Monday, 13 August 2007

Orders of Battle

A lot of time was spent on selecting an appropriate Order of Battle. In the end I relied mainly on the orbats found in the appendices of George Nafziger’s Napoleon at Leipzig and Napoleon at Dresden. It was clear that there were a lot of changes in the composition of Langeron’s Army Corps- and in the IXth Corps itself- in the time between the beginning of the Leipzig campaign and the invasion of France- this seems particularly to have been the case with the cavalry, where divisions were split up, separated, and reunited only to be split off again according to the strategic demands of the situation.

It was also very clear that attrition took its toll over the months, and the number of men- and of battalions- decreased steadily over time. On paper, a Russian division was to consist of up to six regiments for a total of fifteen battalions of 640 men each. By Leipzig, it seems the average Russian regiment consisted of about at no more than 475 effectives.

Again, what I was looking for was an organization that would give me a good-sized wargaming force, along with a reasonable contingent of cavalry to help fend off the minions of Napoleon. In the end, I settled for the orbat provided in the Leipzig book. The number of battalions in the division at that time, and the cavalry that made up the Advanced Guard under Rudsevitch, added up to a balanced and reasonable force (read: not TOO expensive) to collect.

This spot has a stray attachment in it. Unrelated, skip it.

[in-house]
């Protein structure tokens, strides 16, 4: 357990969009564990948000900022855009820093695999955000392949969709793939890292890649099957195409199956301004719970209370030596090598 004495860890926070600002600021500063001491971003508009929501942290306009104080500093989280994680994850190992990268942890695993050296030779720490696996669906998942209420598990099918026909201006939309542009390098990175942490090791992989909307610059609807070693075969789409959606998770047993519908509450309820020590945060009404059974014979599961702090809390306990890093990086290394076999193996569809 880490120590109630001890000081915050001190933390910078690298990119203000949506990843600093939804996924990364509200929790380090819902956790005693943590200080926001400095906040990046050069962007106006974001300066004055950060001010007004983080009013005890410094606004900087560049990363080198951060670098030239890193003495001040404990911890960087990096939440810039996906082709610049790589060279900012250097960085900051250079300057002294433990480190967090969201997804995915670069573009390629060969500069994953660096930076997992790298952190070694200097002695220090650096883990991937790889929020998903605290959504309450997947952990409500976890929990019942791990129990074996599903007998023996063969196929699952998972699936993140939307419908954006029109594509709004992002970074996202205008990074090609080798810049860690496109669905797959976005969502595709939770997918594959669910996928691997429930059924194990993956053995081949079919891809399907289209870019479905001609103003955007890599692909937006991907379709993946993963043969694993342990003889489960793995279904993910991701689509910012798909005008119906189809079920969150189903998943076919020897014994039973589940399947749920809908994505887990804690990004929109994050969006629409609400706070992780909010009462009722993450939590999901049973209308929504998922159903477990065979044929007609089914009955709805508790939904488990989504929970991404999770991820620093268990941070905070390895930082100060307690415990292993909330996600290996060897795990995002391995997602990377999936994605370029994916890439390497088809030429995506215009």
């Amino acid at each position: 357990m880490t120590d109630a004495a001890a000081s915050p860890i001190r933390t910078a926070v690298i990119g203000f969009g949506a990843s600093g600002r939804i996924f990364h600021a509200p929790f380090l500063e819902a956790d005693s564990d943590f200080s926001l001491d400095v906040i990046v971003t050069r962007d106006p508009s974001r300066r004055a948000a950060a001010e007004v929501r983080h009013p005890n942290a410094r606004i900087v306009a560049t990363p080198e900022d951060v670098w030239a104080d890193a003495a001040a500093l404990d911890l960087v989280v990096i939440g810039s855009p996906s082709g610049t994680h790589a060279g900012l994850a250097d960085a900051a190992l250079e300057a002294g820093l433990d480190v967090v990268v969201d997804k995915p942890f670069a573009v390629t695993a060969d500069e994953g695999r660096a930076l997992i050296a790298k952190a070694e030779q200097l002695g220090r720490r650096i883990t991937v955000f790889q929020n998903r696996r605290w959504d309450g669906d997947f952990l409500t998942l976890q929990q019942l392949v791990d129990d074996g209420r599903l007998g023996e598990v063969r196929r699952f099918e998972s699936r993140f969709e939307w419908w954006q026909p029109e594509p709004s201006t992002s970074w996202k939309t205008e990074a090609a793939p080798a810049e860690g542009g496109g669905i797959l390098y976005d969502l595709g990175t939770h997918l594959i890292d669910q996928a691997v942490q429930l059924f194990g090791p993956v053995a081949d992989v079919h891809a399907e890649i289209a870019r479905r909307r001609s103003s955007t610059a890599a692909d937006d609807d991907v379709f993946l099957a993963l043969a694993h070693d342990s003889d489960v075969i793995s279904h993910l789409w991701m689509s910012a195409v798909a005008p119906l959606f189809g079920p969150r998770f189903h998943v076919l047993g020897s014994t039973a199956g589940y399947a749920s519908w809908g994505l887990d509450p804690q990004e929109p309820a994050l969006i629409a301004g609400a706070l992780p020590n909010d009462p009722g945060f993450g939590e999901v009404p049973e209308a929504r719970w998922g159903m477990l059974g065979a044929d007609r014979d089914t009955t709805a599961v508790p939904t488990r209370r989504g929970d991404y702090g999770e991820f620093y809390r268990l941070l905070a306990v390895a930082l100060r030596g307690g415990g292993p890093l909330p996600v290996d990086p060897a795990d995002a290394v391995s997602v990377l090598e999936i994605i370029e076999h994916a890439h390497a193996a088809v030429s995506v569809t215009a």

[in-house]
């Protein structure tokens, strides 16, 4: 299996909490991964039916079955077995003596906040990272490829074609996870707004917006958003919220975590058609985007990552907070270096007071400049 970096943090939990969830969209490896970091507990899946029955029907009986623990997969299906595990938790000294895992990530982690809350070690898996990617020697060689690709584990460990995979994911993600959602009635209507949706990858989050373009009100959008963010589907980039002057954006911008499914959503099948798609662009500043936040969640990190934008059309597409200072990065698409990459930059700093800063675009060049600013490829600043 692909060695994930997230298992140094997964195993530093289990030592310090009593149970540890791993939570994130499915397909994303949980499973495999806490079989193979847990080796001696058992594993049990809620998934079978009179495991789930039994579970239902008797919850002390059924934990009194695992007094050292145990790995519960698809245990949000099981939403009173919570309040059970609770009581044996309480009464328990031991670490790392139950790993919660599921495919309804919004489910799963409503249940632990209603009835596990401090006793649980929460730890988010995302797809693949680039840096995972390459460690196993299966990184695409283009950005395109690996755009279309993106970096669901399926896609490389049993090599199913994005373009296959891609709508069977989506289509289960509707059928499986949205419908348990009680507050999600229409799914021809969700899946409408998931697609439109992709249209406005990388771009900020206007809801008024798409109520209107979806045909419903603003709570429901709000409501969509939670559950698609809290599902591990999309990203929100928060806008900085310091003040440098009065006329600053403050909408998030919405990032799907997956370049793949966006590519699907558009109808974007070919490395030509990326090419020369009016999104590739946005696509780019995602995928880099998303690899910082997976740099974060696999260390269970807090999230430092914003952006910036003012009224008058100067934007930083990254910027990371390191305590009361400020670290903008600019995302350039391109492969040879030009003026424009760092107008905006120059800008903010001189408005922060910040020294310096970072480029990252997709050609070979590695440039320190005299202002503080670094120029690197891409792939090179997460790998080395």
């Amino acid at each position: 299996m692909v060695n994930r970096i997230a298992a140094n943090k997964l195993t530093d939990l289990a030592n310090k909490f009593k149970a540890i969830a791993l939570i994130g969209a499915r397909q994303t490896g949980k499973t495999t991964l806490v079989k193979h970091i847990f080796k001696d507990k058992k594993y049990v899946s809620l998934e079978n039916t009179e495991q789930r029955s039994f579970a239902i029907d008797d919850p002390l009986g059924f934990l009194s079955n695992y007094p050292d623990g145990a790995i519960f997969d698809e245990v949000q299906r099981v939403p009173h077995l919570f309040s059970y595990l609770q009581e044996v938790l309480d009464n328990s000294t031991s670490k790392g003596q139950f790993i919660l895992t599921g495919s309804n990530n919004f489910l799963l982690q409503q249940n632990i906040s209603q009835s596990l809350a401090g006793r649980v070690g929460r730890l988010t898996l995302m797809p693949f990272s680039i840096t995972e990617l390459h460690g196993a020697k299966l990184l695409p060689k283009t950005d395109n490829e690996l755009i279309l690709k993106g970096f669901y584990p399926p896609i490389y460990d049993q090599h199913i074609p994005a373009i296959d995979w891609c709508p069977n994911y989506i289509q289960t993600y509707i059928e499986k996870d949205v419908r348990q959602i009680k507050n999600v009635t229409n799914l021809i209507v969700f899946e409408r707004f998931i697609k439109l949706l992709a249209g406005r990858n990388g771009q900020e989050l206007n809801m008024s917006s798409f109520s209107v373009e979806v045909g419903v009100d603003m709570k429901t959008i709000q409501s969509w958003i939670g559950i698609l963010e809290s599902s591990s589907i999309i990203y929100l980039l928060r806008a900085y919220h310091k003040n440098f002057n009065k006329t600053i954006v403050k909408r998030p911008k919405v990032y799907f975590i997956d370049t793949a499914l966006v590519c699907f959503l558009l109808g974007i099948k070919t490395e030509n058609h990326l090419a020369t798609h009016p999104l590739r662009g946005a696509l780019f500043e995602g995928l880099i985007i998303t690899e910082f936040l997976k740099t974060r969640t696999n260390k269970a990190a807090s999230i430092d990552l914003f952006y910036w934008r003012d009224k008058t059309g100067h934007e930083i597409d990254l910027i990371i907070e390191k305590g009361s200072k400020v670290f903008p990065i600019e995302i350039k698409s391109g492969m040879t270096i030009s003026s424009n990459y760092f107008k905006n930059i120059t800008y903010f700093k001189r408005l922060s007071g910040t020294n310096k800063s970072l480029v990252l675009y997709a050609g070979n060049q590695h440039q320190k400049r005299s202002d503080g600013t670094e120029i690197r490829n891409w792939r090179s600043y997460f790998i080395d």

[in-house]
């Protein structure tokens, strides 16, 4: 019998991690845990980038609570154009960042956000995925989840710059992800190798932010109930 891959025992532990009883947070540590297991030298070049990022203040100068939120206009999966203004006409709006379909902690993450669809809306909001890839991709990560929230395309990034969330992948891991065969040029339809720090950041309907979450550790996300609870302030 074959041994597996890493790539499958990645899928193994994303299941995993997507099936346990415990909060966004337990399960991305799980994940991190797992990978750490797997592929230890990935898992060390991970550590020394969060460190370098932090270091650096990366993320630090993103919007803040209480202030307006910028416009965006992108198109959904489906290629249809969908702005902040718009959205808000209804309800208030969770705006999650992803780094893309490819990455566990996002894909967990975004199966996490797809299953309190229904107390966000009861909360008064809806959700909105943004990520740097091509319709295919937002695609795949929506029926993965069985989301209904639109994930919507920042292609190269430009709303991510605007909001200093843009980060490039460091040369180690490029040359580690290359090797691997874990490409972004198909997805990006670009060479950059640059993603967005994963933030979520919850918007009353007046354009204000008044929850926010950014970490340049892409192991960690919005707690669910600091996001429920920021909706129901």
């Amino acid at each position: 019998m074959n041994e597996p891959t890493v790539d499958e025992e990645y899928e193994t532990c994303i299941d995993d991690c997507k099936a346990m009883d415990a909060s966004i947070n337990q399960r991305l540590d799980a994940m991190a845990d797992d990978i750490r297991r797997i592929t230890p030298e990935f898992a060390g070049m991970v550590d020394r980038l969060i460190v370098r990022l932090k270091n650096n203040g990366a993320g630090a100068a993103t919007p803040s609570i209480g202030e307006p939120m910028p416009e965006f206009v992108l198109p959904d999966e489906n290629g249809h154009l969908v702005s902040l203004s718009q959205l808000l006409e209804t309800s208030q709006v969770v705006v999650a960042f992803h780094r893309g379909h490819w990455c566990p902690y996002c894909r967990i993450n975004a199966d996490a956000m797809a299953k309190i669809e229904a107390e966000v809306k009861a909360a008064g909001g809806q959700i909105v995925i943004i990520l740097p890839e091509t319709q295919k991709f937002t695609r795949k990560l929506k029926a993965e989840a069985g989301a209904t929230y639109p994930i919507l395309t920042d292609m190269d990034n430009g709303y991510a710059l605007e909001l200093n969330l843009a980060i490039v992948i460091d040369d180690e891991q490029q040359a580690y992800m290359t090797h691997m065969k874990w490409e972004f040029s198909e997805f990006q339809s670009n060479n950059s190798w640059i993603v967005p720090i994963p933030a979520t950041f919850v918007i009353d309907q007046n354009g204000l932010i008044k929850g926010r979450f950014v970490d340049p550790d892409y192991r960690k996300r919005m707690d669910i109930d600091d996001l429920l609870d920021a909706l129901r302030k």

There were some inconsistencies in some other sources. Digby Smith’s excellent book on the Battle of Leipzig has the Kursk regiment in place of the Iakoutski regiment in the 15th Infantry Division. While certainly there were some instances of regiments and even brigades being reassigned from one division to another (for example, the 12th and 22nd Jaegers were originally from the 13th Division), the Kursk Regiment should normally have been with the 10th Division under General Osten-Sacken. As the Iakoutski regiment “reappears” in later orbats with the 15th, and the 10th Division did not appear strong enough that it could “donate” battalions to other corps, I decided to stick with Nafziger and keep the Iakoutski as an original member of the line-up for the 15th Div. Besides, I already had the flag!

Still, as the Kursk regiment does not appear in any of the orbats for the 10th Division, I would be interested to know what happened to them- burned up at Lutzen and Bautzen, perhaps?

The artillery was another area where I had conflicting information, and many batteries seem to have been attached and re-attached to units, or put into reserve, depending (understandably) on the needs of the moment. Here I settled with Nafziger and decided to field two batteries, one heavy line battery and a light battery of the Horse Artillery. Likewise, I have included the third battalion of the Riajski Regiment, which sometime between the opening of the campaign and the battle of Leipzig, seemed to have disappeared from the order of battle- most likely being disbanded to provide reinforcements for the first battalion.

Rogues' Gallery

I have added a link to a pdf showing the commanders of my Russian force (where pictures are known). The pictures are from the collection of portraits of many of the higher-ranking officers who fought in the 1812 campaign at the Hermitage in St. Petersburg, via my copy of "The Russian Officer Corps of the Revolutionary and Napoleonic Wars" by Alexander Mikaberidze.